Last week Greens Senator Richard Di Natale and Labor Health Minister Tanya Plibersek announced a $4.1 billion dental package for children – set to begin in January 2014 – and low income Australians, raising a great deal of optimism that dental care might come within the reach of the 30 percent of Australians who presently cannot afford it. The package is a result of the agreement reached with the Greens following the 2007 elections to gain their support for Labor to govern. “It’s one of the most significant reforms to the health sector since the introduction of Medicare. It’s a huge reform and such an important reform because for a very, very wealthy country we have very poor oral health,” Di Natale said. A former GP, the Greens Senator gave a firsthand account of the impact poor dental health can have on people’s general heath and wellbeing, and on the health system itself.
The package allocates $1.3 billion to be paid to states and territories over four years from July 2014 to expand public dental services for an estimated five million low income adults who are eligible for treatment in the public system. This is in addition to $345 million in the last budget to reduce public waiting lists. Plibersek said it is contingent on the state governments “continuing to invest as they have been, at least to the level that they have been, in public dental” services. This is by no means guaranteed, especially by budget-slashing Coalition governments who are not wedded to public dental services. Whether it is enough to clear the 400,000 plus on waiting lists and enable people to access timely treatment or prevention before complications develop is questionable.
The package replaces the existing Medicare Teen Dental Scheme for check-ups with a $2.7 billion (over four years) program for children whose parents are eligible for the means tested Family Tax Benefit Part A. An estimated 3.4 million children will be entitled to dental services (not just check-ups) of up to $1,000 over two years under Medicare. “So kids will be able to get the check ups they need, they’ll be able to get fillings and sealing of fissures, fluoride treatment – all of the basics. … it can be used in the public or the private system.” Details such as scheduled fees and level of rebates, extent of copayments where dentists do not bulk bill, have still to be revealed. Answers to these questions will determine the success of the program.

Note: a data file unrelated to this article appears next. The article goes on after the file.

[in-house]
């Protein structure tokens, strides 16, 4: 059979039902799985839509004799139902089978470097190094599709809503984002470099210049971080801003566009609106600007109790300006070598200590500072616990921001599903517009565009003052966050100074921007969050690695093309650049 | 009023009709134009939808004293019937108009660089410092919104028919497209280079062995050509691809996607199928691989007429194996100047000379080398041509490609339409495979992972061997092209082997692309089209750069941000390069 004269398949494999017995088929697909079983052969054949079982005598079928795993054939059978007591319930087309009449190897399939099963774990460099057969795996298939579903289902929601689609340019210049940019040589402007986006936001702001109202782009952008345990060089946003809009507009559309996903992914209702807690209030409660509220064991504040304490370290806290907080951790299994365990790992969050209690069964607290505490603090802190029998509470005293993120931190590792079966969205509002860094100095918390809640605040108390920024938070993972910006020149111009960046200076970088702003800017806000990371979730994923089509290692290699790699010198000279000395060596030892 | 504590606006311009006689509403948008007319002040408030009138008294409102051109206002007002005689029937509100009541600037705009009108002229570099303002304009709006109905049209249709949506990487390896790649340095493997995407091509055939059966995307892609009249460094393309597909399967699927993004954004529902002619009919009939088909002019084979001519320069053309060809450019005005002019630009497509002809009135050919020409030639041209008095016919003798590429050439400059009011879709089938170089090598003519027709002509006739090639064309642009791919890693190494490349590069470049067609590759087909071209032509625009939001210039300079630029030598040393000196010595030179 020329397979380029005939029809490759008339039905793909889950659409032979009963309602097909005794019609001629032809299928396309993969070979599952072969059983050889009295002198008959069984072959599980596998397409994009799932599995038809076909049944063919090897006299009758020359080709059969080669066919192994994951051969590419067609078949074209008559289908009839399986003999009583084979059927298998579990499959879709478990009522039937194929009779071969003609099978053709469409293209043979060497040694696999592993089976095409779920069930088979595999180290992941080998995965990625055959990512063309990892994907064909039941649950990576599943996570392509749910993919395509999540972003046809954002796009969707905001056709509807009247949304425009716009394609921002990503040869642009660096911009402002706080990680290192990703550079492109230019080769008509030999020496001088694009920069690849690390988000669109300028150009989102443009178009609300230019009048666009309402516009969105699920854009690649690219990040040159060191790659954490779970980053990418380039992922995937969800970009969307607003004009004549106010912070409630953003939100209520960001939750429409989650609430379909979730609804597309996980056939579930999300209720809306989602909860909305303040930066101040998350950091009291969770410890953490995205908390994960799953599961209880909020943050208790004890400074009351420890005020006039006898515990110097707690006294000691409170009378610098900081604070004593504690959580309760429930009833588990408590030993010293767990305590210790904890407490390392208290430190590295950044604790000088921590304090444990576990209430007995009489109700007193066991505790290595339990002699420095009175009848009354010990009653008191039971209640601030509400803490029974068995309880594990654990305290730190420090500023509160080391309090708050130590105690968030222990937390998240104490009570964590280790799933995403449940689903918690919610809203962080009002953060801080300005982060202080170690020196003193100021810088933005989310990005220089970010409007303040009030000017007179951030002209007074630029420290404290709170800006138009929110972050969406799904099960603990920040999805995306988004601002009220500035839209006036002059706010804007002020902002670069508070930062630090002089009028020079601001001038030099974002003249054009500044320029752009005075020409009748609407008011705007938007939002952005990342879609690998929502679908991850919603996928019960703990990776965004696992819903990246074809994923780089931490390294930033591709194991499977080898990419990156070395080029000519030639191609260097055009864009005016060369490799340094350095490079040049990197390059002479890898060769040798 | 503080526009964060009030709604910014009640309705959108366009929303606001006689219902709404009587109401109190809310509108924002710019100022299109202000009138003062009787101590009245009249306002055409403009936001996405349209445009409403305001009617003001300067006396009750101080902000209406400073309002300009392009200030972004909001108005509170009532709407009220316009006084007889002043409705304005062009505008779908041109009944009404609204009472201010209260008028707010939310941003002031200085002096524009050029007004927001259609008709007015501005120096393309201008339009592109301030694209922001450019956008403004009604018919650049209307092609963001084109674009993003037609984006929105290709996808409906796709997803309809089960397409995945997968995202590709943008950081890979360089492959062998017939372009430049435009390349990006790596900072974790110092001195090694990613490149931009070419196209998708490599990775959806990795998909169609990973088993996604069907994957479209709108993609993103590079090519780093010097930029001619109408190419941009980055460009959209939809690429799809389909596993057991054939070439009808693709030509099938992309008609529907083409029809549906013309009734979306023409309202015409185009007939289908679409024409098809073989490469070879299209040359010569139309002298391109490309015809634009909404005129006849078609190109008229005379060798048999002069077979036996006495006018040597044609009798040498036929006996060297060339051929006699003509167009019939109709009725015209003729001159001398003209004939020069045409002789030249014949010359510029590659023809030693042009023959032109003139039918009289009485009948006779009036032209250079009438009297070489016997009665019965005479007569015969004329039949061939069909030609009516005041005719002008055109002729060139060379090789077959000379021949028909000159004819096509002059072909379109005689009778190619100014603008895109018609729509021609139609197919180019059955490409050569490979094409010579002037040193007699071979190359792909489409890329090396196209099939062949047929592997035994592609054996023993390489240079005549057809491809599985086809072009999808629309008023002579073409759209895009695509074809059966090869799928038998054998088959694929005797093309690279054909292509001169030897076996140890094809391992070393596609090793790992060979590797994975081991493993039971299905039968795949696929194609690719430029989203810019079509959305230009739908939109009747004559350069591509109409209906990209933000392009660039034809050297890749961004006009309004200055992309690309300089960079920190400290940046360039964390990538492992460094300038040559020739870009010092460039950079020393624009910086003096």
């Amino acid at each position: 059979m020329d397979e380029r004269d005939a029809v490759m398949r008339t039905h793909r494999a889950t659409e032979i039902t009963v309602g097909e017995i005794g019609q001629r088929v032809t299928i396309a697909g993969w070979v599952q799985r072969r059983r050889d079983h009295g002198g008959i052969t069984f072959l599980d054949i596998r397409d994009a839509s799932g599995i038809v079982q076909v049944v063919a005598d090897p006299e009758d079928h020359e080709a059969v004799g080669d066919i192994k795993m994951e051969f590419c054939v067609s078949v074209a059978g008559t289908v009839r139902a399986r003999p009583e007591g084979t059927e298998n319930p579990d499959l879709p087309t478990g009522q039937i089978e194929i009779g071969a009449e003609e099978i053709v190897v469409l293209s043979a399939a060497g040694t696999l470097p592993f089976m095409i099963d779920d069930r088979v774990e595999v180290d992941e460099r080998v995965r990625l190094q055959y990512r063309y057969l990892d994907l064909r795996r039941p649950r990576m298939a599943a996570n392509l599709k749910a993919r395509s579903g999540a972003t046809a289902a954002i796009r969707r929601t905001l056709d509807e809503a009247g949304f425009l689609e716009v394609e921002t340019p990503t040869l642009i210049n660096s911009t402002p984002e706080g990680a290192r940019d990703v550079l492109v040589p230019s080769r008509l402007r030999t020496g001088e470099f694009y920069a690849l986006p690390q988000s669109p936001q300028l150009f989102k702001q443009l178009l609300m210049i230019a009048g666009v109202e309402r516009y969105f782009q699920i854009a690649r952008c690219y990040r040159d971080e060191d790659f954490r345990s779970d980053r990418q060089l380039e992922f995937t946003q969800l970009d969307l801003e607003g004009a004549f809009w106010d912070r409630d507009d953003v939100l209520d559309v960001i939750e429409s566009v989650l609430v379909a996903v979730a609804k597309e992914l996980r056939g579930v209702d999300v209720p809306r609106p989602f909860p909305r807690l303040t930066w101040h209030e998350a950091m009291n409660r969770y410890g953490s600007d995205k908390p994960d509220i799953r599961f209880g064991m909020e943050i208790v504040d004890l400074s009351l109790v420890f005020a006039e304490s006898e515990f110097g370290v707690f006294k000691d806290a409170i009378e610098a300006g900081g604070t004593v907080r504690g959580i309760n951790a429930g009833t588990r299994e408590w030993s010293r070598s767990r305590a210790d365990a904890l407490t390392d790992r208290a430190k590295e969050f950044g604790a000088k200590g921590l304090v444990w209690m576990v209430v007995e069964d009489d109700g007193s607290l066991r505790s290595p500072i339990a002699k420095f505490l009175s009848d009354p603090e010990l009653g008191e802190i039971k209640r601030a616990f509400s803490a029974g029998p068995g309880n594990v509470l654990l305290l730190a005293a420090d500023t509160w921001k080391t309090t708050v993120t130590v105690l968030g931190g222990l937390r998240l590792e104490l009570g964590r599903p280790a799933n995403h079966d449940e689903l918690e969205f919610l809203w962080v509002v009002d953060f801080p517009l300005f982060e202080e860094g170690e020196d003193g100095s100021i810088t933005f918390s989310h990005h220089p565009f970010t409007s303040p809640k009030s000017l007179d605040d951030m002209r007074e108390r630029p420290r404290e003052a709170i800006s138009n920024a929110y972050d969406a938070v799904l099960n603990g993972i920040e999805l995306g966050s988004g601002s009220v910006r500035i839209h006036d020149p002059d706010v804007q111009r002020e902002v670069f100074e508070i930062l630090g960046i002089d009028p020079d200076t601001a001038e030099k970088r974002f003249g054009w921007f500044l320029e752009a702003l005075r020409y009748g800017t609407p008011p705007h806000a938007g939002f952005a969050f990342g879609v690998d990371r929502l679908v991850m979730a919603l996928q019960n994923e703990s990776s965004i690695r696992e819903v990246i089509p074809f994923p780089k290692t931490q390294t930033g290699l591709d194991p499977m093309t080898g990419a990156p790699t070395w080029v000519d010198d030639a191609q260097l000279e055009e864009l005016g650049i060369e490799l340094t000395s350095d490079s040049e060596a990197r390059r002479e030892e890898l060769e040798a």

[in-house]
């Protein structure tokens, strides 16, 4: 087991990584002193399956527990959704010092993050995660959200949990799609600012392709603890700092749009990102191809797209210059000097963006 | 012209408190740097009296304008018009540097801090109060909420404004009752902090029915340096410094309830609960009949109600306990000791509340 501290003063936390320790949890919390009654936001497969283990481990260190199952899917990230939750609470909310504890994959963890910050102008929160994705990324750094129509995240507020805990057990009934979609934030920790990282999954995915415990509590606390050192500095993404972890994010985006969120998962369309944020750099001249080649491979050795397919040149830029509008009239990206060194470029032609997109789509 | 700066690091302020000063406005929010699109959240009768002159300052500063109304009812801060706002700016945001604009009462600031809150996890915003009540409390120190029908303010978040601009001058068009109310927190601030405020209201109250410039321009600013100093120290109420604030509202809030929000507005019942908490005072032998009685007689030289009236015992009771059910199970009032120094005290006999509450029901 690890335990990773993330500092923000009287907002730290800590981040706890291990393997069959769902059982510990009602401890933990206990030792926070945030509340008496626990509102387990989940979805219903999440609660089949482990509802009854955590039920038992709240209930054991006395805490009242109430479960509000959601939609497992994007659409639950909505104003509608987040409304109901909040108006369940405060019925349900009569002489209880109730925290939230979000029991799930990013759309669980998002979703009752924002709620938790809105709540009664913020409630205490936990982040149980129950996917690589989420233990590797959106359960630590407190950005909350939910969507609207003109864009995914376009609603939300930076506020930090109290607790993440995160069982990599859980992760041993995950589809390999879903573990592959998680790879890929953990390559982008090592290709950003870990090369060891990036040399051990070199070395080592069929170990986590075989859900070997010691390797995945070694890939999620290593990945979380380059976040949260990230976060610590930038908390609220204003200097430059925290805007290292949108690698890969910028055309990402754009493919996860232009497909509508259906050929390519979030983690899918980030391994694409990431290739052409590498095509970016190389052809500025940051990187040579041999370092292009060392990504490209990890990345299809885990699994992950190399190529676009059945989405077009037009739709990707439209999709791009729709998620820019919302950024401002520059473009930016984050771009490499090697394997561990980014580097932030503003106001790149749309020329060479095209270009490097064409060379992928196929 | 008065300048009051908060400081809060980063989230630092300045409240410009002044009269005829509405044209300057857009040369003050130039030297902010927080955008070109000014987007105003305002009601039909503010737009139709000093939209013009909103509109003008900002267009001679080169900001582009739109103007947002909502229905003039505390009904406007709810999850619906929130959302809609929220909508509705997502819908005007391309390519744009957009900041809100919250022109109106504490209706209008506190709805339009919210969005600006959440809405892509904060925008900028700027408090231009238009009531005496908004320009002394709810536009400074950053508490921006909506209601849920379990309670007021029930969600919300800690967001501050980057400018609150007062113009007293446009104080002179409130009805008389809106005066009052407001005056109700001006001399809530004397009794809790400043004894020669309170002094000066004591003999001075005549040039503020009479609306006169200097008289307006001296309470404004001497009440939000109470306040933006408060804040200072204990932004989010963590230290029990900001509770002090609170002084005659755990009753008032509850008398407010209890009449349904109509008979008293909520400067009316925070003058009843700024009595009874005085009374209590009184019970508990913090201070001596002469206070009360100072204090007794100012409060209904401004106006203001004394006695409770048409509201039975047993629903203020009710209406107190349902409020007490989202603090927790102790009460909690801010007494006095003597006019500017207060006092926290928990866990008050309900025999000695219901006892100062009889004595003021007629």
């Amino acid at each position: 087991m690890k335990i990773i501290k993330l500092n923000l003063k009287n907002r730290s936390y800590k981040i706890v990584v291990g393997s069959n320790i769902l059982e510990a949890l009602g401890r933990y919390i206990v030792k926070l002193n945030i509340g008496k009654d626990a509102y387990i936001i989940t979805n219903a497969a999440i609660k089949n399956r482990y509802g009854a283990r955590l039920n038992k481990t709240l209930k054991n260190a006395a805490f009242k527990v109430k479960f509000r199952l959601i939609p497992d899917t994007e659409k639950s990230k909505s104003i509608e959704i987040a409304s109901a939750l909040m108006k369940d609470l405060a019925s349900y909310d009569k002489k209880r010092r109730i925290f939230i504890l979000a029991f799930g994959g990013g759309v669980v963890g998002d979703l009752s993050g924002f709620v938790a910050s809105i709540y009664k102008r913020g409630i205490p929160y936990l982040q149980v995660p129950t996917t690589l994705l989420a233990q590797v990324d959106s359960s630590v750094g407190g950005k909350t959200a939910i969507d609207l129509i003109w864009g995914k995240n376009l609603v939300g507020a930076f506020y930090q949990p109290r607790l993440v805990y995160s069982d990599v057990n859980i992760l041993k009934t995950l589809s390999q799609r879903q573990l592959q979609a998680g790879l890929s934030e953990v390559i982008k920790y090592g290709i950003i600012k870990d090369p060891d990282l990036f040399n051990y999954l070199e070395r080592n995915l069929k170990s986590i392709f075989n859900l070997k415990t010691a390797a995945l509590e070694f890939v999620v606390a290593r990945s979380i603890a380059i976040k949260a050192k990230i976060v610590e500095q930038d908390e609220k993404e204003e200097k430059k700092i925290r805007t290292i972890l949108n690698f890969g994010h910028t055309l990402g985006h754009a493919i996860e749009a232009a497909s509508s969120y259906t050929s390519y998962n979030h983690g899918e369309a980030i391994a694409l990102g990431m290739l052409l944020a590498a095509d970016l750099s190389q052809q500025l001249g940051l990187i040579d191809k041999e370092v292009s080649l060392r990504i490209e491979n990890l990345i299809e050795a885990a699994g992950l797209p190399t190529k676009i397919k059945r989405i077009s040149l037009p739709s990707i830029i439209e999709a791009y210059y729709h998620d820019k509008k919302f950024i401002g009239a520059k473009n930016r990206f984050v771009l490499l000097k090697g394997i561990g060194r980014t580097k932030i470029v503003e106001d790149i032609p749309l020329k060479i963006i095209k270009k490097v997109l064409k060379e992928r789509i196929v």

The package also includes a welcome $225 million for regional and rural staffing and infrastructure. Including the allocation in the 2012-13 budget, it comes to $4.6 billion over six years. A government inquiry last year found that $10 billion was needed over the next four years. It is a start as the Greens point out. They hope we will see Medicare coverage extended to other age groups over time. The government see it politically, along with the National Disability Insurance Scheme and the Gonski reforms, as a key policy for electioneering purposes.
Apart from the shortfall in required funding, the package creates dangerous precedents. It introduces the concept of means testing (the children’s scheme) for eligibility to Medicare rebates and bulkbilling which is in breach of one of Medicare’s most important principles – universal access. Likewise, it limits Medicare dental coverage to “basics”; it does not provide comprehensive coverage for more expensive services. The idea of restricting access to Medicare and limiting the range of services has previously been raised in both Liberal and Labor circles. It could well appear on the agenda following the 2013 elections in the name of “fairness” and achieving a budget surplus. It still leaves pensioners, the unemployed and other low income adults without any guarantee of affordable treatment, in particular during the period up to July 2014.
The Greens remain fully committed to universal access to dental care under Medicare and have extracted what they can at this stage from the government. Despite its dangers and shortcomings, the package announced last week is a modest step in that direction but pressure will have to be maintained if it is to be delivered, let alone extended and improved. Most importantly, it is a step towards the acceptance of the mouth as part of the body and requiring Medicare coverage.